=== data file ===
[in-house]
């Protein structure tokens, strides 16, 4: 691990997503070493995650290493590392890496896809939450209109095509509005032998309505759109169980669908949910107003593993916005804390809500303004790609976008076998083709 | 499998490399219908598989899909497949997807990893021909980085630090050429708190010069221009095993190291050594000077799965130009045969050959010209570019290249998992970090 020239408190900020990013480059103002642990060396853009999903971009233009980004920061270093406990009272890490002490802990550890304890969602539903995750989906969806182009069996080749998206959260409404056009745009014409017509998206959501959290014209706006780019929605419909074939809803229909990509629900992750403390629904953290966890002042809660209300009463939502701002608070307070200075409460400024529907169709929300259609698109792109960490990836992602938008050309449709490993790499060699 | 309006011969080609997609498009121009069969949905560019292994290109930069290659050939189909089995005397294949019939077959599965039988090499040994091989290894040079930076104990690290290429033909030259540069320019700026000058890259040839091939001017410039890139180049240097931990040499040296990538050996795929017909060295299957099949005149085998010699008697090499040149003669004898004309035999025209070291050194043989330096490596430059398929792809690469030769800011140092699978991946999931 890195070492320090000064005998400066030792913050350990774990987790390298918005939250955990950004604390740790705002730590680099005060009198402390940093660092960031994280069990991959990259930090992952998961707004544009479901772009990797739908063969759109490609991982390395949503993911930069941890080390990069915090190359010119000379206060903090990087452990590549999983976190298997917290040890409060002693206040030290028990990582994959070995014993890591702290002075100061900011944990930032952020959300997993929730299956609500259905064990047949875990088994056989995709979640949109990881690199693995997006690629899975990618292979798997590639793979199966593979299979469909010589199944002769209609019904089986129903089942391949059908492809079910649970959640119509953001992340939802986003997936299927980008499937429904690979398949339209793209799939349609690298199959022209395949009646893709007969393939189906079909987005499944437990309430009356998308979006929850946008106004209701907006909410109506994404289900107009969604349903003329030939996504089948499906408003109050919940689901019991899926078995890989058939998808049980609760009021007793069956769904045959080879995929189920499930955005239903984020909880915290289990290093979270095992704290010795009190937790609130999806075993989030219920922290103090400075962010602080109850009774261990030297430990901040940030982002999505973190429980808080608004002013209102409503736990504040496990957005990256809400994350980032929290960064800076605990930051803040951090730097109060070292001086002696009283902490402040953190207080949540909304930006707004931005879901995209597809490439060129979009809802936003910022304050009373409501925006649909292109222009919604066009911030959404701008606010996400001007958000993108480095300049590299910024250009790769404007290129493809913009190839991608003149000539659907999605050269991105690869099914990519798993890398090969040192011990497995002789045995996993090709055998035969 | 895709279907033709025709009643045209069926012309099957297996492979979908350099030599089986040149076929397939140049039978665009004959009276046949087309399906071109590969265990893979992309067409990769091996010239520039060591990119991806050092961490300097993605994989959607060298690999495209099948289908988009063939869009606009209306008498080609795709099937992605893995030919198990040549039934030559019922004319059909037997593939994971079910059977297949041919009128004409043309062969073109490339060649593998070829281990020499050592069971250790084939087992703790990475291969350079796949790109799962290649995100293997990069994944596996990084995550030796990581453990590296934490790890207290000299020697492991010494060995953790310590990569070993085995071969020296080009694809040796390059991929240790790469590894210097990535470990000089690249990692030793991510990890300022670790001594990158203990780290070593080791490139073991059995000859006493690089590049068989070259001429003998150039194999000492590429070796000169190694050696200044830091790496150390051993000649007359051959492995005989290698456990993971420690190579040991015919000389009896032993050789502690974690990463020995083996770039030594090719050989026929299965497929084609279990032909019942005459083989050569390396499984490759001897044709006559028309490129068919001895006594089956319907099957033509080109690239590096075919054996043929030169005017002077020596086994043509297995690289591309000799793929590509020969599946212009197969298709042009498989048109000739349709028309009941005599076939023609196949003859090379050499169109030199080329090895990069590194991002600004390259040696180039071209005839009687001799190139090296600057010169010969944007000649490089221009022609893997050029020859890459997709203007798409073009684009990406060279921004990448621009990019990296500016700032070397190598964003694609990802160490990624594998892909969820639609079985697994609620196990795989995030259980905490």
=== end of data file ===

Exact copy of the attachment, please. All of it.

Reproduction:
[in-house]
């Protein structure tokens, strides 16, 4: 691990997503070493995650290493590392890496896809939450209109095509509005032998309505759109169980669908949910107003593993916005804390809500303004790609976008076998083709 | 499998490399219908598989899909497949997807990893021909980085630090050429708190010069221009095993190291050594000077799965130009045969050959010209570019290249998992970090 020239408190900020990013480059103002642990060396853009999903971009233009980004920061270093406990009272890490002490802990550890304890969602539903995750989906969806182009069996080749998206959260409404056009745009014409017509998206959501959290014209706006780019929605419909074939809803229909990509629900992750403390629904953290966890002042809660209300009463939502701002608070307070200075409460400024529907169709929300259609698109792109960490990836992602938008050309449709490993790499060699 | 309006011969080609997609498009121009069969949905560019292994290109930069290659050939189909089995005397294949019939077959599965039988090499040994091989290894040079930076104990690290290429033909030259540069320019700026000058890259040839091939001017410039890139180049240097931990040499040296990538050996795929017909060295299957099949005149085998010699008697090499040149003669004898004309035999025209070291050194043989330096490596430059398929792809690469030769800011140092699978991946999931 890195070492320090000064005998400066030792913050350990774990987790390298918005939250955990950004604390740790705002730590680099005060009198402390940093660092960031994280069990991959990259930090992952998961707004544009479901772009990797739908063969759109490609991982390395949503993911930069941890080390990069915090190359010119000379206060903090990087452990590549999983976190298997917290040890409060002693206040030290028990990582994959070995014993890591702290002075100061900011944990930032952020959300997993929730299956609500259905064990047949875990088994056989995709979640949109990881690199693995997006690629899975990618292979798997590639793979199966593979299979469909010589199944002769209609019904089986129903089942391949059908492809079910649970959640119509953001992340939802986003997936299927980008499937429904690979398949339209793209799939349609690298199959022209395949009646893709007969393939189906079909987005499944437990309430009356998308979006929850946008106004209701907006909410109506994404289900107009969604349903003329030939996504089948499906408003109050919940689901019991899926078995890989058939998808049980609760009021007793069956769904045959080879995929189920499930955005239903984020909880915290289990290093979270095992704290010795009190937790609130999806075993989030219920922290103090400075962010602080109850009774261990030297430990901040940030982002999505973190429980808080608004002013209102409503736990504040496990957005990256809400994350980032929290960064800076605990930051803040951090730097109060070292001086002696009283902490402040953190207080949540909304930006707004931005879901995209597809490439060129979009809802936003910022304050009373409501925006649909292109222009919604066009911030959404701008606010996400001007958000993108480095300049590299910024250009790769404007290129493809913009190839991608003149000539659907999605050269991105690869099914990519798993890398090969040192011990497995002789045995996993090709055998035969 | 895709279907033709025709009643045209069926012309099957297996492979979908350099030599089986040149076929397939140049039978665009004959009276046949087309399906071109590969265990893979992309067409990769091996010239520039060591990119991806050092961490300097993605994989959607060298690999495209099948289908988009063939869009606009209306008498080609795709099937992605893995030919198990040549039934030559019922004319059909037997593939994971079910059977297949041919009128004409043309062969073109490339060649593998070829281990020499050592069971250790084939087992703790990475291969350079796949790109799962290649995100293997990069994944596996990084995550030796990581453990590296934490790890207290000299020697492991010494060995953790310590990569070993085995071969020296080009694809040796390059991929240790790469590894210097990535470990000089690249990692030793991510990890300022670790001594990158203990780290070593080791490139073991059995000859006493690089590049068989070259001429003998150039194999000492590429070796000169190694050696200044830091790496150390051993000649007359051959492995005989290698456990993971420690190579040991015919000389009896032993050789502690974690990463020995083996770039030594090719050989026929299965497929084609279990032909019942005459083989050569390396499984490759001897044709006559028309490129068919001895006594089956319907099957033509080109690239590096075919054996043929030169005017002077020596086994043509297995690289591309000799793929590509020969599946212009197969298709042009498989048109000739349709028309009941005599076939023609196949003859090379050499169109030199080329090895990069590194991002600004390259040696180039071209005839009687001799190139090296600057010169010969944007000649490089221009022609893997050029020859890459997709203007798409073009684009990406060279921004990448621009990019990296500016700032070397190598964003694609990802160490990624594998892909969820639609079985697994609620196990795989995030259980905490």